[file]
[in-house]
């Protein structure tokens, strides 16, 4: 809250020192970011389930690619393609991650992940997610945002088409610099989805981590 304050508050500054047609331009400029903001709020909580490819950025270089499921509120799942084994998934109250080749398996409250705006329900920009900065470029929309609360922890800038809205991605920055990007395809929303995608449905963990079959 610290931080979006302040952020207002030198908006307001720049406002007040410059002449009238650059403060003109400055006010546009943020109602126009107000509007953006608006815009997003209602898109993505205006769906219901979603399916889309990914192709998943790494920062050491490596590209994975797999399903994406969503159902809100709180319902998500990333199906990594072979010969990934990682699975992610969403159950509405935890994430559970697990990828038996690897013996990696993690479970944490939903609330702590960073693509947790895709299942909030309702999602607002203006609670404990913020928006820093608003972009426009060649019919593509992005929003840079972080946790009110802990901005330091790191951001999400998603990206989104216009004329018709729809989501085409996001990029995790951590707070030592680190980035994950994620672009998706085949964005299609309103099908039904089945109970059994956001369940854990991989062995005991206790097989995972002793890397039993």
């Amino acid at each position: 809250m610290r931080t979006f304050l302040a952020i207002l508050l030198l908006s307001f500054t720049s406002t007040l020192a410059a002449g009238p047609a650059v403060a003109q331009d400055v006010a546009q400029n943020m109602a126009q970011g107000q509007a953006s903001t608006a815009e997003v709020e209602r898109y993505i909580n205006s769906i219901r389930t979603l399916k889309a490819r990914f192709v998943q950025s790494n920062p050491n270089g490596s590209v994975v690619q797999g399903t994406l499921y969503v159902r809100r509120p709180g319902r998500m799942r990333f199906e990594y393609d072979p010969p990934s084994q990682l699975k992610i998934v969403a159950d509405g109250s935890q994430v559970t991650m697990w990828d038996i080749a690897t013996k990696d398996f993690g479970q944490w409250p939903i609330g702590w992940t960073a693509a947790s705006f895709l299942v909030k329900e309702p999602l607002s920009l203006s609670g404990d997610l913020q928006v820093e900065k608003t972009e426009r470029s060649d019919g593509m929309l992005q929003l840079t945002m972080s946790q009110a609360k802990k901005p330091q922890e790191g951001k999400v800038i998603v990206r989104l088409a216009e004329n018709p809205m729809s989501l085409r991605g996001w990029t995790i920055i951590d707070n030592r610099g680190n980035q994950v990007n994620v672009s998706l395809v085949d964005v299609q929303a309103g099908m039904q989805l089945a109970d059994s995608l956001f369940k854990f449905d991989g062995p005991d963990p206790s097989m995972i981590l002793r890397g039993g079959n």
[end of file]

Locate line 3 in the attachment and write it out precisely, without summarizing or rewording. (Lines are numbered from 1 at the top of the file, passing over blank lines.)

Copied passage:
């Amino acid at each position: 809250m610290r931080t979006f304050l302040a952020i207002l508050l030198l908006s307001f500054t720049s406002t007040l020192a410059a002449g009238p047609a650059v403060a003109q331009d400055v006010a546009q400029n943020m109602a126009q970011g107000q509007a953006s903001t608006a815009e997003v709020e209602r898109y993505i909580n205006s769906i219901r389930t979603l399916k889309a490819r990914f192709v998943q950025s790494n920062p050491n270089g490596s590209v994975v690619q797999g399903t994406l499921y969503v159902r809100r509120p709180g319902r998500m799942r990333f199906e990594y393609d072979p010969p990934s084994q990682l699975k992610i998934v969403a159950d509405g109250s935890q994430v559970t991650m697990w990828d038996i080749a690897t013996k990696d398996f993690g479970q944490w409250p939903i609330g702590w992940t960073a693509a947790s705006f895709l299942v909030k329900e309702p999602l607002s920009l203006s609670g404990d997610l913020q928006v820093e900065k608003t972009e426009r470029s060649d019919g593509m929309l992005q929003l840079t945002m972080s946790q009110a609360k802990k901005p330091q922890e790191g951001k999400v800038i998603v990206r989104l088409a216009e004329n018709p809205m729809s989501l085409r991605g996001w990029t995790i920055i951590d707070n030592r610099g680190n980035q994950v990007n994620v672009s998706l395809v085949d964005v299609q929303a309103g099908m039904q989805l089945a109970d059994s995608l956001f369940k854990f449905d991989g062995p005991d963990p206790s097989m995972i981590l002793r890397g039993g079959n």